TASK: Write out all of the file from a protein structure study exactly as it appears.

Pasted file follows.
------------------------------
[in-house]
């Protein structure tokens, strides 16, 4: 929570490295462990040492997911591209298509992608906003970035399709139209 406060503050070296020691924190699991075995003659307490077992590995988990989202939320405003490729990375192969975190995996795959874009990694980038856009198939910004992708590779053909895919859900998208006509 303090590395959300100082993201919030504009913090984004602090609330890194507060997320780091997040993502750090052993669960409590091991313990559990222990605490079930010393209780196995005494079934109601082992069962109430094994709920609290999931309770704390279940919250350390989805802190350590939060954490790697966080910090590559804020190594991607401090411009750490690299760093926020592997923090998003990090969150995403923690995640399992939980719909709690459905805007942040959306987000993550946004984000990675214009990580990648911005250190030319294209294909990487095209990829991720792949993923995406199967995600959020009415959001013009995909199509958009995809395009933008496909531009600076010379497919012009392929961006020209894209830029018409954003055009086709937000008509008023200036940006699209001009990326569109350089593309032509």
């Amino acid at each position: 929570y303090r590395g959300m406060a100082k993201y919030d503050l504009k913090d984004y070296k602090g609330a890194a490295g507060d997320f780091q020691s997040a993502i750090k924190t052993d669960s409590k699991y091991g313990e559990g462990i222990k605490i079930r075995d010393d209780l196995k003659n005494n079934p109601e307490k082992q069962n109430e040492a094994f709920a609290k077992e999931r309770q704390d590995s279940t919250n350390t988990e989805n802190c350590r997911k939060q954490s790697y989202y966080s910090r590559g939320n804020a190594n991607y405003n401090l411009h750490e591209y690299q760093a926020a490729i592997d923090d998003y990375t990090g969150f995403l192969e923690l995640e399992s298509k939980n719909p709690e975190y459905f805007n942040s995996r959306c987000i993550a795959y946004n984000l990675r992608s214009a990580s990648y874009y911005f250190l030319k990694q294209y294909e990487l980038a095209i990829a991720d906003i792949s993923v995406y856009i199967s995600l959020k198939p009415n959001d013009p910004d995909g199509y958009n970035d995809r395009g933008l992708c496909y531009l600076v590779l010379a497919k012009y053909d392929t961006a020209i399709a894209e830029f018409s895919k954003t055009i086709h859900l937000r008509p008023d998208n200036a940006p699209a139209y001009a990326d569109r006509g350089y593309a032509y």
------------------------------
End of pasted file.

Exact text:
[in-house]
């Protein structure tokens, strides 16, 4: 929570490295462990040492997911591209298509992608906003970035399709139209 406060503050070296020691924190699991075995003659307490077992590995988990989202939320405003490729990375192969975190995996795959874009990694980038856009198939910004992708590779053909895919859900998208006509 303090590395959300100082993201919030504009913090984004602090609330890194507060997320780091997040993502750090052993669960409590091991313990559990222990605490079930010393209780196995005494079934109601082992069962109430094994709920609290999931309770704390279940919250350390989805802190350590939060954490790697966080910090590559804020190594991607401090411009750490690299760093926020592997923090998003990090969150995403923690995640399992939980719909709690459905805007942040959306987000993550946004984000990675214009990580990648911005250190030319294209294909990487095209990829991720792949993923995406199967995600959020009415959001013009995909199509958009995809395009933008496909531009600076010379497919012009392929961006020209894209830029018409954003055009086709937000008509008023200036940006699209001009990326569109350089593309032509």
């Amino acid at each position: 929570y303090r590395g959300m406060a100082k993201y919030d503050l504009k913090d984004y070296k602090g609330a890194a490295g507060d997320f780091q020691s997040a993502i750090k924190t052993d669960s409590k699991y091991g313990e559990g462990i222990k605490i079930r075995d010393d209780l196995k003659n005494n079934p109601e307490k082992q069962n109430e040492a094994f709920a609290k077992e999931r309770q704390d590995s279940t919250n350390t988990e989805n802190c350590r997911k939060q954490s790697y989202y966080s910090r590559g939320n804020a190594n991607y405003n401090l411009h750490e591209y690299q760093a926020a490729i592997d923090d998003y990375t990090g969150f995403l192969e923690l995640e399992s298509k939980n719909p709690e975190y459905f805007n942040s995996r959306c987000i993550a795959y946004n984000l990675r992608s214009a990580s990648y874009y911005f250190l030319k990694q294209y294909e990487l980038a095209i990829a991720d906003i792949s993923v995406y856009i199967s995600l959020k198939p009415n959001d013009p910004d995909g199509y958009n970035d995809r395009g933008l992708c496909y531009l600076v590779l010379a497919k012009y053909d392929t961006a020209i399709a894209e830029f018409s895919k954003t055009i086709h859900l937000r008509p008023d998208n200036a940006p699209a139209y001009a990326d569109r006509g350089y593309a032509y």